Bottle of Wishes
Those who know me know I dislike this card. There are reasons why I'd personally never play it due to the consistency issues it has, but there are a lot of people who do play it, and even go so far as to build decks around it. I've had a turn five [ccProd]Andromeda of the Citadel[/ccProd] played against me off a [ccProd]Bottle of Wishes[/ccProd], and I'm sure I don't have to describe how unpleasant of a feeling it was. With the popularity of the card among some people, it's important to be prepared for the situations in which it's played on you. A lot of the time, it won't grab its user anything too noteworthy, but just like my article on preparing for the worst-case scenarios, it's prudent to understand your outs to a turn five Andromeda, Infernus, or similar powerhouse. This is another bonus to running cards like [ccProd]Death Smoke[/ccProd], and another reason every attack at shields has to be carefully planned against decks running Bottle. The possibility of you hitting a Bottle and them getting the perfect answer to the current situation is probably very small, but it's there nonetheless, and it has to be factored in.
This card started out strong in the post-DSI meta at my local, taking several top places in tournaments. It's recently seen a slight decline in play because of the focus on all the new dragons, but the aggression that this card represents is still important to consider, and decks like Saber-Bolt are still very capable of competing in numerous forms. The idea that a [ccProd]Bronze-Arm Sabertooth[/ccProd] can come down on turn four and double break with 7000 power is still unmatched by anything dragons can do at that point in the game. A dragon deck such as Water/Fire/Light often has limited answers to such a scenario, having to rely on cards like Lyra to stall out until it can either summon something bigger or make up for their loss in shields. [ccProd]Andromeda of the Citadel [/ccProd] is definitely one of the more solid late game answers to Sabertooth, but still, precautions need to be taken for the early game, not only because of Sabertooth but other aggressive strategies as well. Decks running Darkness have the easy answer of [ccProd]Scaradorable of Gloom Hollow[/ccProd], which is very effective against Sabertooth and rush decks running cards like [ccProd]Gilaflame the Assaulter[/ccProd] and [ccProd]Laser-Arm Drakon[/ccProd].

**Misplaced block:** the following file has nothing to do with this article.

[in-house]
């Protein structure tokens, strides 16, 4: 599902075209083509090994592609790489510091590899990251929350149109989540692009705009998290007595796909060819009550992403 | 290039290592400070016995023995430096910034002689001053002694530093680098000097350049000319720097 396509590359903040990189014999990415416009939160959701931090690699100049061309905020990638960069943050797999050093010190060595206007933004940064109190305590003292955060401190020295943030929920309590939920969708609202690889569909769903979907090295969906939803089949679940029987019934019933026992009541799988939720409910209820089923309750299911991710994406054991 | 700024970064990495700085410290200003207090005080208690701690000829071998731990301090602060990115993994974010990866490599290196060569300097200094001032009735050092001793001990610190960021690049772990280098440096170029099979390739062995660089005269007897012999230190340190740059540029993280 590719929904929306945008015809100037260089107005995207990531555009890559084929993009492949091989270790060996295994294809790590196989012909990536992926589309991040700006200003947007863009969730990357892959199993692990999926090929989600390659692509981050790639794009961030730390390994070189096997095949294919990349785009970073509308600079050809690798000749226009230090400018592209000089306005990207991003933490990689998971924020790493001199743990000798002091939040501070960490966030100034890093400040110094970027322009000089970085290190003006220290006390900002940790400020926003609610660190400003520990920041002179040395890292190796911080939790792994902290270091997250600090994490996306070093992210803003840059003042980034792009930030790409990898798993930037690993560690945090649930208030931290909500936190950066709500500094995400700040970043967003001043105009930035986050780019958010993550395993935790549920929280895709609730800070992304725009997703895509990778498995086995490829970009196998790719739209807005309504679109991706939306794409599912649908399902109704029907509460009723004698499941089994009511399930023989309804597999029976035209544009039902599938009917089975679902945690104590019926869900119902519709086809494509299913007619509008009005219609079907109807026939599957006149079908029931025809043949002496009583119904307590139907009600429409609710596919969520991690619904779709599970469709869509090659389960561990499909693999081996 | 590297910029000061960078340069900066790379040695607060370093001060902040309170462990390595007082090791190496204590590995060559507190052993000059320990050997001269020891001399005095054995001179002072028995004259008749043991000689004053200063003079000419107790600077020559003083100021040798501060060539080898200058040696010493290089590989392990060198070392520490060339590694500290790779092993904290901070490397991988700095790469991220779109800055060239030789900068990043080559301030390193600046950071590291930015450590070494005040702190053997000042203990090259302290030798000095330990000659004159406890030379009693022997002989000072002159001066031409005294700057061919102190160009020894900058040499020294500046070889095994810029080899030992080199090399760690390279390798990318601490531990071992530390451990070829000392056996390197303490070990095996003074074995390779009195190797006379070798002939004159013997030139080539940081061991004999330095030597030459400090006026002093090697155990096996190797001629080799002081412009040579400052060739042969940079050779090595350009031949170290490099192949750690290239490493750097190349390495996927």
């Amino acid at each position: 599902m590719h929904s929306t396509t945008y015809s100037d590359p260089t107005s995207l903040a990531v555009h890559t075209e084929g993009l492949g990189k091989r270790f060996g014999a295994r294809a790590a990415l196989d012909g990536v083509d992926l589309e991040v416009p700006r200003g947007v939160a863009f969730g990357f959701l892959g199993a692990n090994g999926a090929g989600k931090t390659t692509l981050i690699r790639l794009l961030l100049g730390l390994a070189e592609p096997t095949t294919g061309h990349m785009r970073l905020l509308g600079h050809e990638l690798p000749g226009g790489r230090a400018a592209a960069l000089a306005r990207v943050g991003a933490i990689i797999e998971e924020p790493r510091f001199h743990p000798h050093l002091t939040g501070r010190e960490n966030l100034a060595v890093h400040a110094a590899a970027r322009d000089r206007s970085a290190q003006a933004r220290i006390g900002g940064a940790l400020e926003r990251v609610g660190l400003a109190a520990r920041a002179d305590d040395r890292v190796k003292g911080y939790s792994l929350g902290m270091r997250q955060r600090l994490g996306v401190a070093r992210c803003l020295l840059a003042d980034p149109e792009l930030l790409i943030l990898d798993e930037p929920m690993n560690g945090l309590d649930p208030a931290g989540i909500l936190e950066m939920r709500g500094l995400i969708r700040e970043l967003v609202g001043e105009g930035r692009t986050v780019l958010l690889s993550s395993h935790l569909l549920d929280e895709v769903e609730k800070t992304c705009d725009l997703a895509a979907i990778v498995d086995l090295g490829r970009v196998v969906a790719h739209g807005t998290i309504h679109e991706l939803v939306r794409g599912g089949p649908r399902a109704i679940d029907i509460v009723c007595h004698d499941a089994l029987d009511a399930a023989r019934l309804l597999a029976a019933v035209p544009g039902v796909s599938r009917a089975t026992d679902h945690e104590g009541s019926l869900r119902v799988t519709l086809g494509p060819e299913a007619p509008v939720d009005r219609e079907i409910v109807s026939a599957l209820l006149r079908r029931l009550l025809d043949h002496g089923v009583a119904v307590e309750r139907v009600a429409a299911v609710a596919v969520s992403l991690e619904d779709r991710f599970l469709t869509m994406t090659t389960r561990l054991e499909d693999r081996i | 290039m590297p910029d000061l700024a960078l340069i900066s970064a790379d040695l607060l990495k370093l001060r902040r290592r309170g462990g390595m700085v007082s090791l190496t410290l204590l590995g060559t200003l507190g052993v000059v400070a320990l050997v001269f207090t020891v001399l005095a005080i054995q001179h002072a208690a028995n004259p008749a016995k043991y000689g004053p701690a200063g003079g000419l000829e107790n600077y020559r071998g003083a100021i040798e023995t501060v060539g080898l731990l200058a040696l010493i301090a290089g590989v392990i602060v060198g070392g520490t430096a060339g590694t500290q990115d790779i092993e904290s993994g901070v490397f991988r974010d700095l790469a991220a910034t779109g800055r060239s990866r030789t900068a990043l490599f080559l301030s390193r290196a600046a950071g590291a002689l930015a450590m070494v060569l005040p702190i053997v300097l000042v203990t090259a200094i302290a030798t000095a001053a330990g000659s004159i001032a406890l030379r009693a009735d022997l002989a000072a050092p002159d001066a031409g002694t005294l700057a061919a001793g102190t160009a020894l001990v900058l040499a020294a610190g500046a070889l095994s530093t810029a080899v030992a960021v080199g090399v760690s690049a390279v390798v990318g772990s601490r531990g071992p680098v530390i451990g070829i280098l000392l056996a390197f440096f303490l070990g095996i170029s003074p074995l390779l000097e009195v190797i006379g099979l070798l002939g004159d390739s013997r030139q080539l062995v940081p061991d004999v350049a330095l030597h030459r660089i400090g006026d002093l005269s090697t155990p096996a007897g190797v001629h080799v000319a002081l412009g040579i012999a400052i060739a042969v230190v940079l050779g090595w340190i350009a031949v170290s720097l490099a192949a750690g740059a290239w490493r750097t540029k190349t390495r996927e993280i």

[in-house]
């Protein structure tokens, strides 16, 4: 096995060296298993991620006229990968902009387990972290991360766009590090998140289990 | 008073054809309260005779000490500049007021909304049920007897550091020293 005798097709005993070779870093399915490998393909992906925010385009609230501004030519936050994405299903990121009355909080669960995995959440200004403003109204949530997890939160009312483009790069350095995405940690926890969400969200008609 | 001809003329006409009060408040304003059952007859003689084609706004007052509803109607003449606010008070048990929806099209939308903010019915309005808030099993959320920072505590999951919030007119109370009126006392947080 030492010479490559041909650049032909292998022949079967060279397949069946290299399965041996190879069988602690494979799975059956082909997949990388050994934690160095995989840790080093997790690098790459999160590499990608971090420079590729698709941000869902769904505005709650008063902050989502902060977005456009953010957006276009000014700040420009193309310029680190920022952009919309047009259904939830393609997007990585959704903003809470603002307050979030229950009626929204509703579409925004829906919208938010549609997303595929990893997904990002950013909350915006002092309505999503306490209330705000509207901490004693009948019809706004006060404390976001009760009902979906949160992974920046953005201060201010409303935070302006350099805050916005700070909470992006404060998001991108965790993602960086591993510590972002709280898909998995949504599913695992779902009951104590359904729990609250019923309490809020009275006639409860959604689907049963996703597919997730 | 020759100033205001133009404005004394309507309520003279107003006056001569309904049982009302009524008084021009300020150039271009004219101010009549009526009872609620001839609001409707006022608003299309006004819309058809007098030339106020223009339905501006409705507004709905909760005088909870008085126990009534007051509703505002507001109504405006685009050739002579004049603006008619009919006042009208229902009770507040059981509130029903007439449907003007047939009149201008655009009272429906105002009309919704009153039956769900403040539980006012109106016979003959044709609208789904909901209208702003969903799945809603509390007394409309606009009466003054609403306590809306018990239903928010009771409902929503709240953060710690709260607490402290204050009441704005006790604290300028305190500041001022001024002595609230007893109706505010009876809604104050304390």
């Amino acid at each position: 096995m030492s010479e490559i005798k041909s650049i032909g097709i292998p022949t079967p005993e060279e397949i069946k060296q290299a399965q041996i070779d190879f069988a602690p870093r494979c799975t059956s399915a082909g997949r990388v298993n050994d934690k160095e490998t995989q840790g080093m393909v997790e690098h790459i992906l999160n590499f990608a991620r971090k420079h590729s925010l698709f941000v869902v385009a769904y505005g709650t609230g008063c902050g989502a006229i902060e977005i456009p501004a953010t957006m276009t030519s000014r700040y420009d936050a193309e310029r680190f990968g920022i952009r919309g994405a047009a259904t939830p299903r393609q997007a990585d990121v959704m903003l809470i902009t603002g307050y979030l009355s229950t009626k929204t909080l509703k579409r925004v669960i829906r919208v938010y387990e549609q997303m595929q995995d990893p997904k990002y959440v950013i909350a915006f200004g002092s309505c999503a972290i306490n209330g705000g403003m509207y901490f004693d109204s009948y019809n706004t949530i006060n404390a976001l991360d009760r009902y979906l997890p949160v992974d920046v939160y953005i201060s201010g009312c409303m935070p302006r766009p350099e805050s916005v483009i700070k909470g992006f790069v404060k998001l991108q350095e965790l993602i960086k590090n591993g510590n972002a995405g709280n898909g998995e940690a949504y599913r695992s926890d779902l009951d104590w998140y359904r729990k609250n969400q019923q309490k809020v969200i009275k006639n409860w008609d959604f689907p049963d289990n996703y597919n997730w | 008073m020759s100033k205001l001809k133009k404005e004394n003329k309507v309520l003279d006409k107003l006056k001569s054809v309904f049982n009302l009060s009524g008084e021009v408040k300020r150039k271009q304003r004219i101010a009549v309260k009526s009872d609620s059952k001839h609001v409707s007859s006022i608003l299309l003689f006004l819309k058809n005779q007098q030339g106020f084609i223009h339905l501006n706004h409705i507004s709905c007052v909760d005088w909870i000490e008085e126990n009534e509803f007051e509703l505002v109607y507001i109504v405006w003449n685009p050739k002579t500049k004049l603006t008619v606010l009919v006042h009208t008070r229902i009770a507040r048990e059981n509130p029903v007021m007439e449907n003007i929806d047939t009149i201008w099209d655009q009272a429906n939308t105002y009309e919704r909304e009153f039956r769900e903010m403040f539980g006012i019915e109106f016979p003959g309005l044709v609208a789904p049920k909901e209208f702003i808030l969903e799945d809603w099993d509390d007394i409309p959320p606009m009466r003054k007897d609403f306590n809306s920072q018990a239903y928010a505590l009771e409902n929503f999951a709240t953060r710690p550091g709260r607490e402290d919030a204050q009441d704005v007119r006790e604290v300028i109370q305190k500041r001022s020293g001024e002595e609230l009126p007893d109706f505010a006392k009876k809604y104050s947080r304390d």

This card is definitely seeing more play than it did before Dragonstrike Infernus released. Sure, some rush decks like mono-Fire are more viable now, but on the whole, the meta has gotten a little slower, with dragons becoming more popular than Blurple with [ccProd]Emperor Neuron[/ccProd] and [ccProd]Hydra Medusa[/ccProd]. This has given [ccProd]Skull Shatter[/ccProd] a jump in popularity. If a control player can answer a dragon deck's mid-game plays and drop a devastating [ccProd]Skull Shatter[/ccProd], it really helps lock up the game. With more and more games lasting longer than before, control decks are sure to rise to the occasion using this card in at least a few KMCs.
This card also ties into Bronze-Arm Sabertooth in that "Dark Saber-Bolt" is still a popular strategy. An aggressive deck using Nature, Darkness, and Fire, it's able to be aggressive in the early game but still have copies of [ccProd]Skull Shatter[/ccProd] to generate huge advantage right when you start to find answers to its aggression. For this reason, Shatter can't be thought of as purely a control card; if you discount the possibility of an opponent running it, the surprise factor of having it played on you could in fact lose you the game, so it's something to watch out for. Even so, it has traditionally found the most use in control decks and F/D/N Aggros.
I think that about does it for the standout cards I've been seeing recently. Of course, not all decks require these specific cards to do well at a Kaijudo Master Challenge since we have a very diverse meta, but I do think that in preparing for these events, you need to be familiar with the ones I mentioned because you'll probably be seeing a lot of them. You don't want to be caught with an unfamiliar deck across the table and have no knowledge of how to play around it, so be sure to take these cards into consideration when testing, both for your use and to learn how to play around them. To see some more practical application of these cards, be sure to check out Aiden Thorne's first official article on ARG going up early next week. He'll be discussing a bunch of popular decks going into the KMCs, and I'll be back next week to talk about the proper mindset you should have going into these events. Until then, leave a comment down below with your thoughts, and Play Hard or Go Home!